Davis may peel away the drape
or remove a body part for view. He

'It produces awareness
and makes people
think. I'm not trying to
focus on the subject of
death as much as I'm
trying to help students
realize life.'
- William Palmer
Alma College professor
describes the cause of death, the age
of the deceased and the general
condition of the body.
Then, when he senses that the
students are at ease, Davis invites
them to come in for a closer look.
They do not dissect the bodies, but
may put on gloves and touch the
body, hold a liver or, perhaps, the
The assignment requires students
to summarize the science professor's
presentation. They also must focus

on their own views about death and
their reactions to the encounter.
"That class had a profound effect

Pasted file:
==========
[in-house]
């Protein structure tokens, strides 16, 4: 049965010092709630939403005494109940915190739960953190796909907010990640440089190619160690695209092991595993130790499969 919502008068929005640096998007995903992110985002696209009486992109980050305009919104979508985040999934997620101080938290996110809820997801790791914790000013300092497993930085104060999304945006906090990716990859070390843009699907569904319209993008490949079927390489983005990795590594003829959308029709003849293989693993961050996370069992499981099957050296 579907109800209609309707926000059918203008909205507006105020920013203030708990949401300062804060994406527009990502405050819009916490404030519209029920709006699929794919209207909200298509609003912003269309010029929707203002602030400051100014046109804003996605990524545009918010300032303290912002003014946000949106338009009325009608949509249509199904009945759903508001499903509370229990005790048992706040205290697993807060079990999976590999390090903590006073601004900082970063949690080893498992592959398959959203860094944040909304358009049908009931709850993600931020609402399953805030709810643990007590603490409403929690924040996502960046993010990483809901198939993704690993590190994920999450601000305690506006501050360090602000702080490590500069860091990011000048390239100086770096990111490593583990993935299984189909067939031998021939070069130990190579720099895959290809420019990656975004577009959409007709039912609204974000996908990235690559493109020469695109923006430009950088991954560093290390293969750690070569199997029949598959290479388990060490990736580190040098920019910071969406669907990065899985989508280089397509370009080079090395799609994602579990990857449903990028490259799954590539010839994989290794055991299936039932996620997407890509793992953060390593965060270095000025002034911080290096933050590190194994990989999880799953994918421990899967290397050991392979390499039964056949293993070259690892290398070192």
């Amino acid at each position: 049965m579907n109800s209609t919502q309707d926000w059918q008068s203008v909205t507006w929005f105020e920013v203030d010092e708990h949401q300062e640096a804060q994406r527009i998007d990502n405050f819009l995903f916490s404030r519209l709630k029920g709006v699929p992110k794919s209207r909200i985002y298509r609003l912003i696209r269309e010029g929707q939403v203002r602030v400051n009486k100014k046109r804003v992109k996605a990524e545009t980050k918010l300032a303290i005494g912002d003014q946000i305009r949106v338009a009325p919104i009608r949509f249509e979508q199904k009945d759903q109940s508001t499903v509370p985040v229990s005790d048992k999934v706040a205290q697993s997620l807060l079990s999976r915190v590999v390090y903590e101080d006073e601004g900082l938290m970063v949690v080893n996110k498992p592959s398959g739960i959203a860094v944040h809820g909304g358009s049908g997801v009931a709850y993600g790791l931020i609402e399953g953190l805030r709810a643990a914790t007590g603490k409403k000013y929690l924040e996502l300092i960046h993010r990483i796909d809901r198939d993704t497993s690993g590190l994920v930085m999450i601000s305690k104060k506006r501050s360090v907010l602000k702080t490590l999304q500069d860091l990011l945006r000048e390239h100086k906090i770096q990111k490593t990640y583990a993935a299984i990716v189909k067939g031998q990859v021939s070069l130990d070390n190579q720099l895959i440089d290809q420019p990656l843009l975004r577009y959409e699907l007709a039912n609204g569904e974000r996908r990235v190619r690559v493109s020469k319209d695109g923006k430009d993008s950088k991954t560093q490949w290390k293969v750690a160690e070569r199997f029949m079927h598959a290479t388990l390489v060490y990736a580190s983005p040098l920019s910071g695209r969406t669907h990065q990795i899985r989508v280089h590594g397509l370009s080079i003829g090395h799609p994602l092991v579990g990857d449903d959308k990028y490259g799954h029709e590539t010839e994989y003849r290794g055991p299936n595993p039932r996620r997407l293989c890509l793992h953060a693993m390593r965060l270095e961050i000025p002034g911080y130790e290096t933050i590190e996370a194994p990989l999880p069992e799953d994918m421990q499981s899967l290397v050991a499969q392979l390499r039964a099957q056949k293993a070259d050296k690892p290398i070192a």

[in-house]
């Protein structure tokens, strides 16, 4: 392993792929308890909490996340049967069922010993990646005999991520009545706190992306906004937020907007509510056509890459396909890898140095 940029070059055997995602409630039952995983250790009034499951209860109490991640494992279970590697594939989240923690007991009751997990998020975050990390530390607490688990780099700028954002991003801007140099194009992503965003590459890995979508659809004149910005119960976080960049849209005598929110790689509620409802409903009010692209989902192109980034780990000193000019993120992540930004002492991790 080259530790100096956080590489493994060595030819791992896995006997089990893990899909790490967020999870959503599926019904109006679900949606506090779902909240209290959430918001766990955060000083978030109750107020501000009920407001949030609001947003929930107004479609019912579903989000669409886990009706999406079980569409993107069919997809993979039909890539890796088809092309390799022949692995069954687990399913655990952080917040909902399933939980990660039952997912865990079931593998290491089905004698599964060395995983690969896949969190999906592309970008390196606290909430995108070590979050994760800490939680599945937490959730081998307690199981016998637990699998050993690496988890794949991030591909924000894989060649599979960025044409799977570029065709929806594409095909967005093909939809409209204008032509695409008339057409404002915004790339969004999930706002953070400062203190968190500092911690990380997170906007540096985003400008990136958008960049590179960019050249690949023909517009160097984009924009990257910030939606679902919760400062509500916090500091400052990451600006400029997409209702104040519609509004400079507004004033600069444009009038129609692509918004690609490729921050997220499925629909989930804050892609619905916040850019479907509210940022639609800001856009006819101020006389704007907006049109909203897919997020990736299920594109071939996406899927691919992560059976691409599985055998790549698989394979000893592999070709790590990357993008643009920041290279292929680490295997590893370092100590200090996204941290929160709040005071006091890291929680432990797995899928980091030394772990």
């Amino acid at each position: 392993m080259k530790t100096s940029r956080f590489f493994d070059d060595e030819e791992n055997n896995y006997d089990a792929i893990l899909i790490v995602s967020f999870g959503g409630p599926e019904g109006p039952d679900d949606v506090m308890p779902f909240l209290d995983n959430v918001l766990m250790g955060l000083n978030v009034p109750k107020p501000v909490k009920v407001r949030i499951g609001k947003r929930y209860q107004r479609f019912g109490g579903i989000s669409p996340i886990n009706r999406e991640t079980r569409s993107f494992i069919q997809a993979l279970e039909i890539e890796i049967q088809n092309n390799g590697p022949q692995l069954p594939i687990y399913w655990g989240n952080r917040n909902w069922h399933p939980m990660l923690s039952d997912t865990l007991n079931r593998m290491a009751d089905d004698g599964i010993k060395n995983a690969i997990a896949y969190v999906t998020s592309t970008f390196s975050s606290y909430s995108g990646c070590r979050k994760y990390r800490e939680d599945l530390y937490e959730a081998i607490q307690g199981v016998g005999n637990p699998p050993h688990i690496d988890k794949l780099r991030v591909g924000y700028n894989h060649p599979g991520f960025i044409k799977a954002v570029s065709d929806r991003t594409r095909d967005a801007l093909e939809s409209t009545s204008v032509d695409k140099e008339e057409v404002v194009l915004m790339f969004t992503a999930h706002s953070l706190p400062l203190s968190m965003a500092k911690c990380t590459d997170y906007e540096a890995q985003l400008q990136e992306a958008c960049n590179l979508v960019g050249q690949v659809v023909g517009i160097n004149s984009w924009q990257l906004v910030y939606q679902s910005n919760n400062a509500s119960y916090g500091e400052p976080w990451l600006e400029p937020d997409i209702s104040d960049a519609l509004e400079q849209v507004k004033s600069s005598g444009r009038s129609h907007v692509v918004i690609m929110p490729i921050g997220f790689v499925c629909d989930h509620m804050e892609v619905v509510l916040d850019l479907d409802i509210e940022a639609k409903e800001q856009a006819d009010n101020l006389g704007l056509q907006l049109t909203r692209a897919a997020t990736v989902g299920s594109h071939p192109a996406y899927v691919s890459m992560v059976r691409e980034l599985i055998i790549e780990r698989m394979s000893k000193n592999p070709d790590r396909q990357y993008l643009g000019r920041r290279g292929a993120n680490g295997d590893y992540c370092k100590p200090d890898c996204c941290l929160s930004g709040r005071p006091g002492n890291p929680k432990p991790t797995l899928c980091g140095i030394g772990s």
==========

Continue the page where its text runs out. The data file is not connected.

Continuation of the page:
on me," senior biology major Justin
Atkins said.
Alan Stone, president of the
1,200-student college in central
Michigan, approves of the unusual
writing assignment.
"No one has ever complained
about it to me," he said. "It's not
abusive or particularly ghoulish in
any way. People who donate their
bodies to science probably would
say it's all right for them to be used
in art and literature as well."
But the director of the Michigan
State University program that
provides the bodies to Alma said she
was unaware bodies were being used
in a writing class.
"If we had been asked, we would
have said no," said Kristin Liles.
She said she would initiate a
review of the college's use of the